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Special Issue "Bioactive Compounds from Marine Microorganisms"

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A special issue of Marine Drugs (ISSN 1660-3397).

Deadline for manuscript submissions: closed (31 December 2008)

Special Issue Editor

Guest Editor
Dr. Ipek Kurtboke

Senior Lecturer in Environmental Microbiology, School of Science, Education and Engineering, Faculty of Science, Health, Education and Engineering, University of the Sunshine Coast, Maroochydore DC, Queensland 4558, Australia
Website | E-Mail
Phone: +61 7 5430 2819
Fax: +61 (07) 5430 2881
Interests: microbial diversity; microbial systematics; ecophysiology of microorganisms; functional diversity of microorganisms; microbial ecosystems

Special Issue Information

Dear Colleagues,

Marine environments are massively complex and contain diverse assemblage of life forms, which occur in environments with extreme variations in pressure, salinity, and temperature. As a result, marine microorganisms have developed unique metabolic and physiological capabilities to be able to survive in such extreme habitats that led them to produce different kind of metabolites, which could not be produced by the terrestrial microorganisms.

It is now becoming evident that marine microorganisms are emerging as a significant chemical resource with novel compounds in clinical trials deriving from these micro-organisms. However, the lack of in-depth knowledge on the physiology and true nutritional requirements of marine microorganisms still hampers the development of effective isolation techniques, which in turn delays the detection of potent therapeutic agents.

This special issue dedicated to “Bioactive Compounds from Marine Microorganisms” aims to place emphasis on the importance of understanding and linking the true ecological and functional roles of these microorganisms in marine environments on the route to biodiscovery.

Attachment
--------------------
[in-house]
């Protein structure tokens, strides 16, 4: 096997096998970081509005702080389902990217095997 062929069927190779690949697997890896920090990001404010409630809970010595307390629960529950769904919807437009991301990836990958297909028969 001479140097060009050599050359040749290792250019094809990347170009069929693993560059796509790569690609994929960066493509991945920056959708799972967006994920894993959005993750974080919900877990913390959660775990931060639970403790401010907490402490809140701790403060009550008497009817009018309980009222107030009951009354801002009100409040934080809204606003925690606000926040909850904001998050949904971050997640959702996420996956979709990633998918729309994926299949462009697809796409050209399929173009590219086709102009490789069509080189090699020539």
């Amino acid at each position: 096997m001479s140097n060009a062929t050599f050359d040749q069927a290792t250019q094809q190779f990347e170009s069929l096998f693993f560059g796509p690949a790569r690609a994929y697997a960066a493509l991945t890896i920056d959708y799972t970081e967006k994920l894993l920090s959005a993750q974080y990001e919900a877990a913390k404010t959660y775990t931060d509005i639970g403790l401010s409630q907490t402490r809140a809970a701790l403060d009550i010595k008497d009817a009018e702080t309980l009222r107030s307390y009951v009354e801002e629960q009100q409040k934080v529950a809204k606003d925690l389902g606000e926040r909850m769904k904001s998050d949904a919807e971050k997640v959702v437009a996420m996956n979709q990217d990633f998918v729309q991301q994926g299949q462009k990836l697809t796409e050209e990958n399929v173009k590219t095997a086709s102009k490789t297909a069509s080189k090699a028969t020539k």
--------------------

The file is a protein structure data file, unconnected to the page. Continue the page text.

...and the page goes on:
As the Guest Editor, I invite scientists working with marine bioactive compounds to report recent advances in the field (e.g. marine microbial ecology; detection and selective isolation of bioactive compound producing marine microorganisms; marine microbial physiology; fermentation and identification of bioactive compounds).

I look forward to working with you towards a successful special issue of the journal Marine Drugs dedicated to marine bioactive compounds.

Dr. Ipek Kurtböke
Guest Editor

Keywords

  • marine microorganisms
  • biodiscovery
  • marine pharmaceuticals
  • marine microbial ecology
  • novel therapeutic agents
  • bioactive compounds
  • marine and extreme environments
  • natural products
  • seawater-derived microorganism
  • sediment-derived microorganisms
  • marine microbial toxins

Published Papers (9 papers)

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Research

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Open AccessCommunication Novel One-Pot Green Synthesis of Indolizines Biocatalysed by Candida antarctica Lipases
Mar. Drugs 2013, 11(2), 431-439; doi:10.3390/md11020431
Received: 29 December 2012 / Revised: 29 January 2013 / Accepted: 29 January 2013 / Published: 6 February 2013
Cited by 5 | PDF Full-text (500 KB) | HTML Full-text | XML Full-text
Abstract
Marine microorganisms are of considerable interest as a promising source of enzymes with unsuspected potentials as catalysts for chemical synthesis. We describe here an efficient method for one-pot indolizine synthesis that has been developed using lipase A and lipase B from Candida antarctica
[...] Read more.